An extract from my old birdwatching diary, “Crippling Views”
Friday, September 23rd 1988
Another lunchtime visit to the local nature reserve at Attenborough. Look for the orange arrows:
Paul has given me a stakeout for the Yellow-legged Herring Gull that is supposed to have been down here for the past few weeks, on and off :
I also would like another look at the funny duck that was down here two days ago. Unfortunately, the duck is not there when I stroll over to the river, and I have to abandon hope on this one, after a good scout round.
A brief inspection of the birch trees near the car park however does reveal the YLHG, which I feel fairly sure is the same bird that I saw two years previously on the Trent sluices at Colwick, four or five miles or so further up the river. The legs are a cracking bright yellow colour, but I am to a certain extent puzzled by the paleness in the grey of the bird’s back, which, according to Grant’s excellent guidebook “Gulls: a stringer’s guide” should be significantly darker than the normal Herring Gull, but I would say that this individual is definitely quite a bit paler than it should be. This is a normal Herring Gull:
I am further puzzled by the presence on one of the lakes of an obvious Lesser Black-backed Gull. That bird, of course, has yellow legs, but again, seems paler than one might expect. Is it, therefore, a Darker-than-Normal-Yellow-legged Herring Gull? Or a Lighter-than-Normal-Lesser Black-backed Gull? Who knows? And I am actually beginning to think:
“Who really cares?”
Here is a Lesser Black-backed Gull:
And if so, then what is the first bird?
I hate gulls. You’re always on your own when you see them. Or else you are with people so expert that they only ever discuss unbelievably rare birds and never ever mention common ones.
“Did you see the Red-Legged Kittiwake at Flamborough last week?”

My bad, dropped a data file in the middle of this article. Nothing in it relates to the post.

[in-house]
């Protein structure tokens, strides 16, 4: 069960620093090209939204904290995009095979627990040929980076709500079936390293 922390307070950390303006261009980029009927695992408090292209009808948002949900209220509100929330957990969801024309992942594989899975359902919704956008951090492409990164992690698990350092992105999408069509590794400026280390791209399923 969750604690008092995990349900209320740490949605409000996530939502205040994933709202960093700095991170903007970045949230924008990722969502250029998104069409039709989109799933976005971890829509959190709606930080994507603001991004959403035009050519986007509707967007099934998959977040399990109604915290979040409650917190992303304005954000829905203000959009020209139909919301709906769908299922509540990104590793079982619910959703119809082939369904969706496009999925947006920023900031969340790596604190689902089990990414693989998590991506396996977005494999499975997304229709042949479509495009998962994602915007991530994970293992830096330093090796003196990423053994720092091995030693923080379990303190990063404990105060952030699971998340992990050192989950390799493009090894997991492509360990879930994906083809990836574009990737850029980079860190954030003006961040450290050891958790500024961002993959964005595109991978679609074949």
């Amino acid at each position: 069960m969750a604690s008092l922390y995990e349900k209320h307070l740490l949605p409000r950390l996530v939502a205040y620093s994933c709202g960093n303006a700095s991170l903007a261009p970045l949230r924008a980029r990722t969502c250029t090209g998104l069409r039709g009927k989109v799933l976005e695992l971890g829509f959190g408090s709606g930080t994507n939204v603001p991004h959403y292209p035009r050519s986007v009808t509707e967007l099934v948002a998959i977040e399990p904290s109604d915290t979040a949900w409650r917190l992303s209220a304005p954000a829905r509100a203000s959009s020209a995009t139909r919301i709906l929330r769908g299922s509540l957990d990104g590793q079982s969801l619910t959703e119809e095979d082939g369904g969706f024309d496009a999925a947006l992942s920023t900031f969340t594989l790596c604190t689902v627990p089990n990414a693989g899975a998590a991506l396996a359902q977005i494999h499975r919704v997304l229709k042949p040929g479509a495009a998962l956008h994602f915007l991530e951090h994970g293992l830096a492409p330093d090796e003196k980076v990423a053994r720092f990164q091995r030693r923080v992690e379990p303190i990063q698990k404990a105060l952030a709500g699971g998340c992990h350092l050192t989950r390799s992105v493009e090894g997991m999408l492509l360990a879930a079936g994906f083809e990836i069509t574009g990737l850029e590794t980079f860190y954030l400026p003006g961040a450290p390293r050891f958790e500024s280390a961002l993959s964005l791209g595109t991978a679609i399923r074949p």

“No, but I was lucky enough to find another Relict Gull yesterday, up near the lighthouse, second winter, third in the brood, it had a slight cough.”
Anyway, I tick the Attenborough Two as two more Firsts for Britain, namely California Gull and Slaty-backed Gull. Who knows? They might be.
I make my way back to the car park. On the way I see a kingfisher:
Thank God. At least you know where you are with a kingfisher. You never have to worry whether it’s a Glaucous Kingfisher or a Glaucous-winged Kingfisher. A Brünnich’s Kingfisher or a Lesser Crested Kingfisher. It is just a kingfisher, a good bird to spot.
Gulls are the most puzzling of birds. Every single group of ten or more seems to contain at least one individual that might be of another very similar species. No wonder that American birdwatchers are reputed to arm themselves with photographic colour charts which allow a damned sight more than fifty shades of grey to be distinguished one from another.
And so many gull species hybridise on a regular basis. This is a frequent hybrid, the so-called “Nelson’s Gull”:
It has characteristics reminiscent of both Herring Gull and Glaucous Gull, its two parents:
On the other hand, it is really quite wonderful how Mother Nature can create so many different species across the whole world using black, white and grey as the colours from the genetic paint box, with mainly red, yellow or black for the beak and legs.